Friday, September 21, 2007

Strange Bedfellows: Novartis Marries VC & Business Development

We’ve been following the two Novartis VC funds for some time now, more extensively here in START-UP and also, in August, here at the Blog. The older of the two funds is a more traditional corporate VC group, reporting ultimately to the CFO.

The second, called variously the MPM Pharma Strategic Fund and the MPM Bio IV NVS Strategic Fund LP, is a joint program between MPM and Novartis’s pharmaceutical business unit, run by Thomas Ebeling.

What’s unusual is that both funds want to get options on research programs along with their investments. The first is looking for options on very early-stage programs and has already managed to sign several deals. But the pharma group’s fund wants options on the far more valuable later-stage candidates.

Now that second fund has closed its first deal: a $10 million equity investment in Radius Health and an option on Radius’s Phase II osteoporosis candidate, BA058.

The press release seemed to imply that the option came as part of the investment. Not true – although that’s originally what Novartis wanted, according to one source.

The Novartis-affiliated MPM fund bought its equity at the same price Radius’s venture investors (including MPM) had paid in its $57.5 million second round, which closed in April. But Novartis is also paying an undisclosed option fee, says Radius CEO C. Richard Lyttle, PhD, plus providing some “in-kind services”--access to Novartis expertise, presumably in the development of osteoporosis drugs. As for governance, Lyttle was a bit cagey: Novartis wouldn’t get a board seat “as a direct part of this deal.”

The option gives Novartis a few months (we estimate 90 days) to look at Radius’s Phase II data once it’s collected– during which time Radius can’t show it to anyone else. At the end of the option period, Novartis can say “no” and walk away (leaving Radius to shop the product to anyone they want)—or “yes” and trigger a pre-negotiated deal.

That deal is worth some $500 million in fees and milestones, $125 million of which go back to Ipsen—the French drug company from which Radius originally licensed the peptide, an analog of the natural peptide human parathyroid hormone-related protein. The terms, says Rich Lyttle, are equivalent to the money they would have gotten had they already had the Phase II data. He knows this, he says, because he talked to a number of Big Pharmas before signing the option agreement with Novartis, getting a good sense of what they’d be willing to pay.

Maybe. As most dealmakers will tell you, the dynamics of an auction aren’t predictable. It’s quite possible that Radius could have gotten a better deal when more companies were hooked with real Phase II data for a bone-building product.

But Lyttle says that even if they could have gotten a few extra dollars in an auction, the process of negotiating a deal would have taken months, delaying the Phase III primary-care trials Radius certainly can’t afford on its own, and ultimately destroying value. If Novartis triggers the option, he says, the program can start right away—and patients will get the drug faster. Certainly, Novartis would be motivated to move it along, he notes, since BA058 dovetails nicely with the Swiss company’s Aclasta, approved in various countries outside the US for Paget’s disease but in trials for osteoporosis (BA058 apparently builds bone rapidly; Aclasta prevents bone loss).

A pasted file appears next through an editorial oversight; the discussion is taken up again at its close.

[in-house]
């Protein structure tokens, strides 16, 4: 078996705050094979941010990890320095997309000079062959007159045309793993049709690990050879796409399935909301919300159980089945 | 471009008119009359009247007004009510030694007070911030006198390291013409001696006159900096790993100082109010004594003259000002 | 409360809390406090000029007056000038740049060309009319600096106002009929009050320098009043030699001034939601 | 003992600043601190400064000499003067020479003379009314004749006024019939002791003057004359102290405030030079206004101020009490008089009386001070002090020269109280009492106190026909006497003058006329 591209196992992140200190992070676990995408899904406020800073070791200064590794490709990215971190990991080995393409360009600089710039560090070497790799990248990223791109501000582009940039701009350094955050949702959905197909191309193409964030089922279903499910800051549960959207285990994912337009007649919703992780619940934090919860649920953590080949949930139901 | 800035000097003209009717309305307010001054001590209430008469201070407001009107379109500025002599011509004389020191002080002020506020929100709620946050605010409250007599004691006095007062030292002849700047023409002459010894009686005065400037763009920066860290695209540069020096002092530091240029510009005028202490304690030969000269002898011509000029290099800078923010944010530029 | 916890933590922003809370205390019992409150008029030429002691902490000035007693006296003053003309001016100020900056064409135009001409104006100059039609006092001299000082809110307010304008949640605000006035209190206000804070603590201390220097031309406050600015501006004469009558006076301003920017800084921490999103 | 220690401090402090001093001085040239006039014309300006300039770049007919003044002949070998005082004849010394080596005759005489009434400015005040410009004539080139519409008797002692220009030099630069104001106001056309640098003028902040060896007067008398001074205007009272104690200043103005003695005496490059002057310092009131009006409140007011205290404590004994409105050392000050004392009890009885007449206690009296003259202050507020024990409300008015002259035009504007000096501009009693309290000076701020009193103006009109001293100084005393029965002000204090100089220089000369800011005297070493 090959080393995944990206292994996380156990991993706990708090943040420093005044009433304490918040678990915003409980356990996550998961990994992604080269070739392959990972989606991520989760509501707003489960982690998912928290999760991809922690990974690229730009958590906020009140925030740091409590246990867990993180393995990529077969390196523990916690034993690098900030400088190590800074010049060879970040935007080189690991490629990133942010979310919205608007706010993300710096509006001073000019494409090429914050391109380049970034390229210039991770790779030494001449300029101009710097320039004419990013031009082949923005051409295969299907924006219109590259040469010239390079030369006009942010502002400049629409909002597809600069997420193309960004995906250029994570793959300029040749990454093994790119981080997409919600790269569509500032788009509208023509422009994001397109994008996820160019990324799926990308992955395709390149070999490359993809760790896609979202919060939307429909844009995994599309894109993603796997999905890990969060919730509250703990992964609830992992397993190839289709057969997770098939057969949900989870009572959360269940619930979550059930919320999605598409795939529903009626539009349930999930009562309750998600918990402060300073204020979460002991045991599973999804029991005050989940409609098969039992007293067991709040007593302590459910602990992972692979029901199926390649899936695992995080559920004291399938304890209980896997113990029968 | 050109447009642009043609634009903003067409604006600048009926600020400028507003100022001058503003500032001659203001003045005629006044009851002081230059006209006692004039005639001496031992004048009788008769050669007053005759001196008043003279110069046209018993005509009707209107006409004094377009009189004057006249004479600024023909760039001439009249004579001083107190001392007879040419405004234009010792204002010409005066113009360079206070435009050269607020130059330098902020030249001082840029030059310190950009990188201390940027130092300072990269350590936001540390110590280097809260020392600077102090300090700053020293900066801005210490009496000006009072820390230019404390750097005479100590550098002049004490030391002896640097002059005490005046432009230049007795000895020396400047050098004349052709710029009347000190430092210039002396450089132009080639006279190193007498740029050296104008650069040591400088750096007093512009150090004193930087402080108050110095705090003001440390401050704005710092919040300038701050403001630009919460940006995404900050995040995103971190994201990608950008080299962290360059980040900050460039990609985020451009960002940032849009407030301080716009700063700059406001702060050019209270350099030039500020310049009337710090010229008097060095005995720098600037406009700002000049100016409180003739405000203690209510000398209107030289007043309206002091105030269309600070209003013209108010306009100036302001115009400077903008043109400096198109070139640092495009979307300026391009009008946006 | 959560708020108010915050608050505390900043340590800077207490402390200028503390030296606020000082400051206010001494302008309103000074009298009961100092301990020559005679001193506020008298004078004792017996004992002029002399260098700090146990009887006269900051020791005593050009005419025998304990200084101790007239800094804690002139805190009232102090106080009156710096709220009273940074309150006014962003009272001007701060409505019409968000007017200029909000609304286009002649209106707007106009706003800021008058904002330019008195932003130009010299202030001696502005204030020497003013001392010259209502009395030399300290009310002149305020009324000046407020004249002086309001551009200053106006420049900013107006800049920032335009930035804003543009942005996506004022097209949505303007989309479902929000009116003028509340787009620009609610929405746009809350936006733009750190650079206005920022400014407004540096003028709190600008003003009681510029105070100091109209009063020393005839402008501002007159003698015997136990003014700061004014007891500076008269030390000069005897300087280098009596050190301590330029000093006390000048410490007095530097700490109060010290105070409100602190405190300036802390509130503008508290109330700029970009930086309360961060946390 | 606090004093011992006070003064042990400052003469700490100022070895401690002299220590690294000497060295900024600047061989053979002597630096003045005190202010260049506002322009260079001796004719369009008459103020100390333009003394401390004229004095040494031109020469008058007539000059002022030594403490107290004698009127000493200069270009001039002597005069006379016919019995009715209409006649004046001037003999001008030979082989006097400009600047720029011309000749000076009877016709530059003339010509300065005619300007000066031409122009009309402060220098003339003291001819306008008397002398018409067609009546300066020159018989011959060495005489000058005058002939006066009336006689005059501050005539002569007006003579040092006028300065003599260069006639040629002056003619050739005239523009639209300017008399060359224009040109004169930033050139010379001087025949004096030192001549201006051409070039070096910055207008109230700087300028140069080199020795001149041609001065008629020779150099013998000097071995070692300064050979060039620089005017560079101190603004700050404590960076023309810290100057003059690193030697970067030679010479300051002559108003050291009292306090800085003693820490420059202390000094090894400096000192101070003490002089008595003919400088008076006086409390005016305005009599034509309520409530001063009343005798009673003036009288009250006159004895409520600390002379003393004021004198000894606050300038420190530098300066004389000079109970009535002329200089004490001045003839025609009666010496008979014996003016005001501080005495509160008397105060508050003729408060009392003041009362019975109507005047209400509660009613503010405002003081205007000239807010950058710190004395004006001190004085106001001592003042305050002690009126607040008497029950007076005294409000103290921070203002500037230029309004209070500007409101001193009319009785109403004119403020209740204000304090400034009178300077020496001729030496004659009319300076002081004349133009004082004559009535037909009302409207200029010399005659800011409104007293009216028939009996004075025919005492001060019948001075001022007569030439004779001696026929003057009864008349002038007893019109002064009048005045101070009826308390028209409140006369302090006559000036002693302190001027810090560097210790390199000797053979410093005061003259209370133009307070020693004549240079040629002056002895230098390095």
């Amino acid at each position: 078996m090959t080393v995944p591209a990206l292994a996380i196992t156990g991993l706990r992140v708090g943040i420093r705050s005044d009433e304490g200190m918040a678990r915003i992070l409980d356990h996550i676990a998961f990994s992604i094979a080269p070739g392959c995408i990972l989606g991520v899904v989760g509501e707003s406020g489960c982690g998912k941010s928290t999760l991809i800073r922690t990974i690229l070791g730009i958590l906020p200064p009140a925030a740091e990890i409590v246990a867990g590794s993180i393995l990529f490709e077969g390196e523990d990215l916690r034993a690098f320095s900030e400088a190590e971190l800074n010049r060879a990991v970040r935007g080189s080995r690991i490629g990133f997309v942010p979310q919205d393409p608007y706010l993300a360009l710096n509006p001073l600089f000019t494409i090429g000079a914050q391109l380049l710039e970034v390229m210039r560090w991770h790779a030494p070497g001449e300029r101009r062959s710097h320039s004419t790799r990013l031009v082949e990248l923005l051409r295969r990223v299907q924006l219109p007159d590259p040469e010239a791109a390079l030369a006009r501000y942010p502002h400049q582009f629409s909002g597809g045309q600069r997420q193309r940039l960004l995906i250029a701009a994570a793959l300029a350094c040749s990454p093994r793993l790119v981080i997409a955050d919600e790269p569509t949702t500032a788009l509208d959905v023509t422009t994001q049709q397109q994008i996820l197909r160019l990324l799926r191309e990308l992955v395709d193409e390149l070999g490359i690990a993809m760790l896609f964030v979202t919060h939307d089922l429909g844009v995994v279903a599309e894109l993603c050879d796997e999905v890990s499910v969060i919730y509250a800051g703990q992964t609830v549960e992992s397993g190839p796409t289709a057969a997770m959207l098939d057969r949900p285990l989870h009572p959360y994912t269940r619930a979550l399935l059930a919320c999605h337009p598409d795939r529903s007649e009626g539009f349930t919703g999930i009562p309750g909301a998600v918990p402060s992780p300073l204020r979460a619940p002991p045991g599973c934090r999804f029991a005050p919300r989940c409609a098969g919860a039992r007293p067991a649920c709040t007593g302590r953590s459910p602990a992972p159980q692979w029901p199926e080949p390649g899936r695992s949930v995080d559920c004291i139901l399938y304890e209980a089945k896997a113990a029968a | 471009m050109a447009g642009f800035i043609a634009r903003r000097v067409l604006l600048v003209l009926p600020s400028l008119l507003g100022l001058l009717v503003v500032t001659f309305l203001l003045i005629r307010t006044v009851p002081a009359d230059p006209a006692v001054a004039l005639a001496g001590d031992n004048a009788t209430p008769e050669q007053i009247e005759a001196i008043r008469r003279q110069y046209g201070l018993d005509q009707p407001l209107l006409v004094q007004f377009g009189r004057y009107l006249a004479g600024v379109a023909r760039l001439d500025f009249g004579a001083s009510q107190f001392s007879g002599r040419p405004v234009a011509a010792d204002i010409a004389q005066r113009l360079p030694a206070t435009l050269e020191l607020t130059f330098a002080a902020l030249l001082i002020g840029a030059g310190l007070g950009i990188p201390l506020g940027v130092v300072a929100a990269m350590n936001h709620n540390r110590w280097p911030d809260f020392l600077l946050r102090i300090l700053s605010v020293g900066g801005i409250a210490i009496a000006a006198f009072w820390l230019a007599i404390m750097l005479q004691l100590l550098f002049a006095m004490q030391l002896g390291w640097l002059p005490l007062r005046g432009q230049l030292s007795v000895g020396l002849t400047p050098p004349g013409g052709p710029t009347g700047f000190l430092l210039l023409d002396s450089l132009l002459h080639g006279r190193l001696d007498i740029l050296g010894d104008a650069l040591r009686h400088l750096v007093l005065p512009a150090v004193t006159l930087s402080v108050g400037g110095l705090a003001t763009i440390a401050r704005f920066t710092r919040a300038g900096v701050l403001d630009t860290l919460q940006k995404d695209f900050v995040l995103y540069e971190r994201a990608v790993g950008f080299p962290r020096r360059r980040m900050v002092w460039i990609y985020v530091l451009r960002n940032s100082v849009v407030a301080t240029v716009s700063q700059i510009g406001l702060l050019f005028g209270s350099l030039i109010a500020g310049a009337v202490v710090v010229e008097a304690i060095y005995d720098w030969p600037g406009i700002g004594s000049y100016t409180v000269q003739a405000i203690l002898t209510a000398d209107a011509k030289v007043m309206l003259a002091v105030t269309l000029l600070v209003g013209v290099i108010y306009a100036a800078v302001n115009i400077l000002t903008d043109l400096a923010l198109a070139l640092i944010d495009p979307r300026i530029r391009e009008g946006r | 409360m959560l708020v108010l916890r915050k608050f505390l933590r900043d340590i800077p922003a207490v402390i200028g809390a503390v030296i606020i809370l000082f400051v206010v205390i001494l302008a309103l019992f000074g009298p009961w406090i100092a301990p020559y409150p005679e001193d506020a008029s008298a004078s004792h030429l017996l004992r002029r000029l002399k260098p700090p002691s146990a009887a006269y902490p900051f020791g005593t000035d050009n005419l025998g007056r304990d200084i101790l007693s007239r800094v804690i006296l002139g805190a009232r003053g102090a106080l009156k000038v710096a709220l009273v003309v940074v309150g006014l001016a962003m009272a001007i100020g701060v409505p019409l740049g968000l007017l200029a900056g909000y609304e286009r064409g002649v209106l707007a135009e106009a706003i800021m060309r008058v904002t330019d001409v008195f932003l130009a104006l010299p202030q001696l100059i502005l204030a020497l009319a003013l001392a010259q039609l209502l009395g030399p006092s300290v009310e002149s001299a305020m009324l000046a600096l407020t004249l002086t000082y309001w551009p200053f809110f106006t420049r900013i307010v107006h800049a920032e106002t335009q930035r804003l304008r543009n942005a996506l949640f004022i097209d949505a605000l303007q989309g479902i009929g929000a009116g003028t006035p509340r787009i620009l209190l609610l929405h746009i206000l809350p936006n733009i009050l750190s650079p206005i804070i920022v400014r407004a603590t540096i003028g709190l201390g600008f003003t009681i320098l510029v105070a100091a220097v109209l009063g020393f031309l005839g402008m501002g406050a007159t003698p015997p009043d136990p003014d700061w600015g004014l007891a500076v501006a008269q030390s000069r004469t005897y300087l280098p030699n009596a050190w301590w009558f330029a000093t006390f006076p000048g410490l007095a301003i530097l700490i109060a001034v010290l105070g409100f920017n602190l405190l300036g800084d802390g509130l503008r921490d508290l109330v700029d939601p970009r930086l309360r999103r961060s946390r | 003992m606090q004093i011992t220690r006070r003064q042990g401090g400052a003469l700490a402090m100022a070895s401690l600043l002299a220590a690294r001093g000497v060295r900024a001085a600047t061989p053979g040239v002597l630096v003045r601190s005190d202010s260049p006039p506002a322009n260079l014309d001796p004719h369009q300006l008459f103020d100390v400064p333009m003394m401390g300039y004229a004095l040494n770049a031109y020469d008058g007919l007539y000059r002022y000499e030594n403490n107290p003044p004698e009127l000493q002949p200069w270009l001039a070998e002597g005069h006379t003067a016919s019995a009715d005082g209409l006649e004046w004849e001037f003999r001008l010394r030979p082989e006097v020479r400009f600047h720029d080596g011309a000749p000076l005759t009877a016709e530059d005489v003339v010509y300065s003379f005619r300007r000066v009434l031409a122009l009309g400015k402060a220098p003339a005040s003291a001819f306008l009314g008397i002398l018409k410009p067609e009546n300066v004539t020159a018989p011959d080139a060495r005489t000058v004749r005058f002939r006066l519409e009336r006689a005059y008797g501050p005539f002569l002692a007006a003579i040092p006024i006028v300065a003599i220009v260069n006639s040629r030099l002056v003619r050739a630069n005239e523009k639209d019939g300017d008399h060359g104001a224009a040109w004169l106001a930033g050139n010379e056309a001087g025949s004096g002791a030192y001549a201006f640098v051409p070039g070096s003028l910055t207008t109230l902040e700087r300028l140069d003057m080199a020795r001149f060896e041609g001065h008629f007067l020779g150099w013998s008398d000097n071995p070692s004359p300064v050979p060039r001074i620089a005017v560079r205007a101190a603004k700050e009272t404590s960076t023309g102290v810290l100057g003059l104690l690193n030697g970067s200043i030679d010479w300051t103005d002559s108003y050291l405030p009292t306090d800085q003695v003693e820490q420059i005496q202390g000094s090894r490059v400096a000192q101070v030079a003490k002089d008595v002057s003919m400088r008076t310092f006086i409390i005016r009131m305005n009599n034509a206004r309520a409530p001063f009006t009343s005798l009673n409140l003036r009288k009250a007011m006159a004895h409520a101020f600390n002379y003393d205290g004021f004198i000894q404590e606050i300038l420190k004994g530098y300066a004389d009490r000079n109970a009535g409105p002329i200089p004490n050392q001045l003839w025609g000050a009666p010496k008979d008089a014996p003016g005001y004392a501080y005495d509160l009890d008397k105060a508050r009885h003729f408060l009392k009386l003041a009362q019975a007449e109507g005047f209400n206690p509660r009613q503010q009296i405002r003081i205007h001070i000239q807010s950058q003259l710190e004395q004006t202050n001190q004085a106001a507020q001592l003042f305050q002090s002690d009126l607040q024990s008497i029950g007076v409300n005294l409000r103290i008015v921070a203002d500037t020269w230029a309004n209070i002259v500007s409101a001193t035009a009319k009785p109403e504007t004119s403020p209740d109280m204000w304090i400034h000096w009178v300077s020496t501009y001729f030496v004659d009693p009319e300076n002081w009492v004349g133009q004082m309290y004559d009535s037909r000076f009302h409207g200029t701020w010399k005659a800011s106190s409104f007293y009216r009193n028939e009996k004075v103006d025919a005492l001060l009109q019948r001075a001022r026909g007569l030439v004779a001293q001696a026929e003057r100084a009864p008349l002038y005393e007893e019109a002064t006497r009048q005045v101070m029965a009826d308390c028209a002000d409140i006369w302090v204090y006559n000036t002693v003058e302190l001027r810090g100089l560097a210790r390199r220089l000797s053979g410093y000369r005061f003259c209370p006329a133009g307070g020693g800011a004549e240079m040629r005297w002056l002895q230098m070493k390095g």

In any event, it’s certainly not a bad deal—the other VCs in the deal wouldn’t have let it happen if it had been obviously harmful to their interests. But it is nonetheless highly unusual, maybe unprecedented (we’d love to hear from you about any previous recent examples of minority investments bringing options on later-stage drug candidates—we don’t know of any).

Indeed, Novartis has managed to combine true business development with a venture-capital strategy. That’s clearly been a goal of many corporate VC programs: get some early looks at interesting technologies which have sometimes led to later transactions. But rarely if ever has the initial investment come with an option. The granddaddies of corporate VC, GlaxoSmithKline's SR One and Johnson & Johnson's J&J Development Corp., have been religious in observing the divide between the medical businesses of their parents and their own investment activities. They’ll facilitate deals—but not if they compromise their investment roles.

The MPM/Novartis fund is, on the other hand, a true melding of business development and VC. And that’s why the outcome will be important to watch. If the Radius deal is more than a one-off example, the fund will provide a popular model for product-poor Big Pharma to gain preferred access to the pipelines represented by VC portfolios. On the other hand, if the deal is seen as preventing Radius from getting a profitable exit for its investors, serving Novartis' needs at their expense, corporate VC will go back to the drawing board.

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